Based on the Newbery Medal winning book by Katherine Paterson, Bridge to Terabithia is Walden Media’s big screen retelling of the children’s classic.
Directed by: Carter B. Smith
Release Date: February 16th, 2007
Genres: Action/Adventure, Drama, Science Fiction/Fantasy and Adaptation
Running Time: 95 minutes
MPAA Rating: PG for thematic elements including bullying, some peril and mild language.
Jess Aarons (Josh Hutcherson) finds a new friend in the hippie punk-girl next door Leslie (AnnaSophia Robb), in a world where seemingly everyone at school is a mean spirited bully. When reality isn’t delivering, the two children create a fantasy land called Teribithia, deep in their backyard forrest.
Zooey Deschanel seems taylor made for the part of Ms. Edmonds, the music teacher who comes into Jess’ life and inspires. It brings back memories of that unconventional teacher who has no doubt stepped into all our childhood education, and greatly influenced our dreams. I’m sure we all have one of those teachers.
Annasophia Robb has a magical smile, and delivers a promising enthusiastic performance. You can see that this girl has a future. Bailee Madison is naturally innocent as Jess’ little sister Hannah.
Unlike Pan’s Labyrinth, the fantasy sequences are unimaginative, derivative, and lacking. They serve as more of a distraction than a magical interlude. Some of the special effects are unbelievably bad, including one chase scene where the kids are clearly running on a treadmill in front of a green screen. The film is false advertised for the almost non-existant fantasy elements. The dialogue is also painfully stiff.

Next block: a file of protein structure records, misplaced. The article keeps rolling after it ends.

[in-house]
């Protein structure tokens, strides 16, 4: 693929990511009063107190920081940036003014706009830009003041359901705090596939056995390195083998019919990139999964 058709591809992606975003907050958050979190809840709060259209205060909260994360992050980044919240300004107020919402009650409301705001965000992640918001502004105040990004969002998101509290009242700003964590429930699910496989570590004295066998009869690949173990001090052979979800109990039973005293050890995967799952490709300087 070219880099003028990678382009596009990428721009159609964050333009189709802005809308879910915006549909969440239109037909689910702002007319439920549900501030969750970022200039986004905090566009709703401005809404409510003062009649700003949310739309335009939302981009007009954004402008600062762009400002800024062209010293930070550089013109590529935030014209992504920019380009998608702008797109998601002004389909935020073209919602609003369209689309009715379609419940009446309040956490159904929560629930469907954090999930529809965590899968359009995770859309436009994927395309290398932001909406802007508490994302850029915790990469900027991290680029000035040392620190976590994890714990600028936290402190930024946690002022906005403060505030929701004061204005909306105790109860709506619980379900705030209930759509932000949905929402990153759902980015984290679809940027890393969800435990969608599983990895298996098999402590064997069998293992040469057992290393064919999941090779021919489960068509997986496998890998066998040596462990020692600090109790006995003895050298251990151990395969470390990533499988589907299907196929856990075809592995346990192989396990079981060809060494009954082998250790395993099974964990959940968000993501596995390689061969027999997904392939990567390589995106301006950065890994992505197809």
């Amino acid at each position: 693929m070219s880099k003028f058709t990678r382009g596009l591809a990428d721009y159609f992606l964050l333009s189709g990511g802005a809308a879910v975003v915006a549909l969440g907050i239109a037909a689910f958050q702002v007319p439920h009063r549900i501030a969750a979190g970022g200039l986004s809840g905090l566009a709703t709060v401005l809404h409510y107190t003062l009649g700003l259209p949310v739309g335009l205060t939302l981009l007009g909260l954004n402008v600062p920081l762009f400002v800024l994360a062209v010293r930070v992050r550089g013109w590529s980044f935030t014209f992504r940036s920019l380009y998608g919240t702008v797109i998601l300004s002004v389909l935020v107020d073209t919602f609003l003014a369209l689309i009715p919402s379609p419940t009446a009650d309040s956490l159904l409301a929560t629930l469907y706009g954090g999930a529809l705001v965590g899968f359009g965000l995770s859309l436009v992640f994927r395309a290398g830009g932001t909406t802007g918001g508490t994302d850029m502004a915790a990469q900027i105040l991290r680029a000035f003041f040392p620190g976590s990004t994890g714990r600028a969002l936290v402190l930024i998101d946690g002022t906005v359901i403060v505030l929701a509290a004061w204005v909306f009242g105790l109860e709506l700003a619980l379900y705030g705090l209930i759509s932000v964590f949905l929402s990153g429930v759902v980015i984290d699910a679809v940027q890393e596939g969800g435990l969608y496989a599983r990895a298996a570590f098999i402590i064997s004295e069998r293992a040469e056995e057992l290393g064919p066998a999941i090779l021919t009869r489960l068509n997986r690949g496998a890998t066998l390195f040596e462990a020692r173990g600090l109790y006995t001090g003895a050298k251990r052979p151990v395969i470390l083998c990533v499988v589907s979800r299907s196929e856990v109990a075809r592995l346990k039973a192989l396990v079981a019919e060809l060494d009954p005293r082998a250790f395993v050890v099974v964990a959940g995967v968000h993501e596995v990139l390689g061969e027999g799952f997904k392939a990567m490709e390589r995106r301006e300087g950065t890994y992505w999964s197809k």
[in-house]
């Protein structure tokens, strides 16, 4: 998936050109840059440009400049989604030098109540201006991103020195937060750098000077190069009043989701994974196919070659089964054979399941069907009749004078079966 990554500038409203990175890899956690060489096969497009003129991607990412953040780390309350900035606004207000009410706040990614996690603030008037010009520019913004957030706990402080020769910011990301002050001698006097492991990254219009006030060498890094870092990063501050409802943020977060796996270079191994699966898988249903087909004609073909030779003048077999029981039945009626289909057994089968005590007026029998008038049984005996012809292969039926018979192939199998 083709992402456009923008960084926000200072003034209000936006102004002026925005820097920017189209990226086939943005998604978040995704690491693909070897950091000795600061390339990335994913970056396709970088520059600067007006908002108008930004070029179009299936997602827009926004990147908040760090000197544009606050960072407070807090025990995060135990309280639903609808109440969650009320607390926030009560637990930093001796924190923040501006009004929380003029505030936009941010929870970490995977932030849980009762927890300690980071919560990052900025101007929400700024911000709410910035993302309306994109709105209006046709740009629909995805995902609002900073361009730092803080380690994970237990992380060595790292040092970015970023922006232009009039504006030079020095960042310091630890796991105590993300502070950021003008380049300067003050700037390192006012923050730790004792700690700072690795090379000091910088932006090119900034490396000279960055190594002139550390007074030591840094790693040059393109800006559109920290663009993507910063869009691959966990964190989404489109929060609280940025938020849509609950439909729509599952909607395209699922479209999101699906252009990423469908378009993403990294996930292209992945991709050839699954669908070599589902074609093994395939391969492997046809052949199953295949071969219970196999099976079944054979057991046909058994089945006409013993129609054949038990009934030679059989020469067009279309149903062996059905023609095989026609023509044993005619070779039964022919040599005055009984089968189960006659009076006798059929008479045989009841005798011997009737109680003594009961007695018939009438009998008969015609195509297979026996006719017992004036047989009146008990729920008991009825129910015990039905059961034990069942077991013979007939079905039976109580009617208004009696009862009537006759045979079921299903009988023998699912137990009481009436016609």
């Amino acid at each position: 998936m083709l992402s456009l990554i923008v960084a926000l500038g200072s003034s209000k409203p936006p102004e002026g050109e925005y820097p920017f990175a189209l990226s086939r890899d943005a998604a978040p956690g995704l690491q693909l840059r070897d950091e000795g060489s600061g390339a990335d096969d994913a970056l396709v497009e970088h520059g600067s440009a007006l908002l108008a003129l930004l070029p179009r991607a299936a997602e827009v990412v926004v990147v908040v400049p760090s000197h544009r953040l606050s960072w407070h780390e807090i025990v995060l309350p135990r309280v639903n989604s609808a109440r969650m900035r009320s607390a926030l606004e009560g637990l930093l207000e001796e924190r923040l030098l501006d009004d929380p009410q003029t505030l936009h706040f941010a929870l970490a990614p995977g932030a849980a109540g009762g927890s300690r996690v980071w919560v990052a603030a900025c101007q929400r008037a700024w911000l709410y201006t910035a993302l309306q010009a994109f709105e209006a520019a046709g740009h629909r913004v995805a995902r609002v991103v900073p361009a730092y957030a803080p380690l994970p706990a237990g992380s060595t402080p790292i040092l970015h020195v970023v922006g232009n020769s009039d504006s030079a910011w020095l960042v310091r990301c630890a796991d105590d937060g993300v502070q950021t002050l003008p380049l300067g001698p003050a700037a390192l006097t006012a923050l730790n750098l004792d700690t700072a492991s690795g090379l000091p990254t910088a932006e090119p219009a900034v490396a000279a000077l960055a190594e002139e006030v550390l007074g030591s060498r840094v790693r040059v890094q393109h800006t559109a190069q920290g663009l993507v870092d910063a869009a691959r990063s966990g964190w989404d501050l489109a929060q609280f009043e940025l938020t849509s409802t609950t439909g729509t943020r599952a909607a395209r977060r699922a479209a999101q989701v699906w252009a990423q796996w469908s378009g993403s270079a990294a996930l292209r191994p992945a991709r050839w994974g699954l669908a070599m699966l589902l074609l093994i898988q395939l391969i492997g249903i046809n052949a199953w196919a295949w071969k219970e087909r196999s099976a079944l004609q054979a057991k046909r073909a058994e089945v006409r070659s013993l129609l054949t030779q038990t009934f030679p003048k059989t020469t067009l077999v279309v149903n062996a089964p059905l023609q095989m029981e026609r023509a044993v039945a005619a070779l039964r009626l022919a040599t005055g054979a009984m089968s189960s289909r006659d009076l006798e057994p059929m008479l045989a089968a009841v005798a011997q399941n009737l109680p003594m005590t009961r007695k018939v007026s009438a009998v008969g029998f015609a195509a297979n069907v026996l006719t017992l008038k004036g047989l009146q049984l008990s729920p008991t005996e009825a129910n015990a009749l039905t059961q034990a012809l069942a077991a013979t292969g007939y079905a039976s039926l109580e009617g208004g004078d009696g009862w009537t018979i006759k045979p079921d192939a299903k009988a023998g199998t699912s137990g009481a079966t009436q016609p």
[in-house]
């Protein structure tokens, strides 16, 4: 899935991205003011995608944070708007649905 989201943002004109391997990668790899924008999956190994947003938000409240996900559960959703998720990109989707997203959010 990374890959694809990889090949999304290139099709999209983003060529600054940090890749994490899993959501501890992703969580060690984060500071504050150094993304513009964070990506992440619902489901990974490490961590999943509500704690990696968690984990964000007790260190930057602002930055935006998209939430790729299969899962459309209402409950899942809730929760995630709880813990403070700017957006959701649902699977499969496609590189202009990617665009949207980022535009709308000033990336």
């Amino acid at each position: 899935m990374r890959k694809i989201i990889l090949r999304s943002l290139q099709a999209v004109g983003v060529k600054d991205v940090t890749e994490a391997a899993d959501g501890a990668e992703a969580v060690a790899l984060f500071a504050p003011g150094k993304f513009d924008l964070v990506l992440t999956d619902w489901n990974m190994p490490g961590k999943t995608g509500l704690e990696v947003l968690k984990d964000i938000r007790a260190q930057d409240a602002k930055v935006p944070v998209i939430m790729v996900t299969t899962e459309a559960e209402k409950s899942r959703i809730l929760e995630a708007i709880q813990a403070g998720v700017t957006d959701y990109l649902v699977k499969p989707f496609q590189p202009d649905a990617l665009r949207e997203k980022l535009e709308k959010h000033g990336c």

Stereotypically, Bridge has been infused with a a story-line influenced by it’s religious right owners, the Anschutz Film Group. In one sequence Jess drags Leslie to church and they have a conversation about how God will or won’t damn you to hell if you don’t or do believe in him. Of course this conversation comes back later in the film, but to what purpose?
The ending offers a twist that may be too much for smaller children. It seems thrown in for almost no reason. I still wonder what it’s supposed to mean? What is the point? What are they trying to say? It seems like a mushed mess of messages that don’t add up to much other than may-be the evil ogre isn’t bad after all?
May-be the film’s true message lies in the idea that we may have lost the magic of imagination in a world filled with movies, television and the internet? If so, they probably should have left the book alone.
/Film Rating: 5.5 out of 10Cool Posts From Around the Web: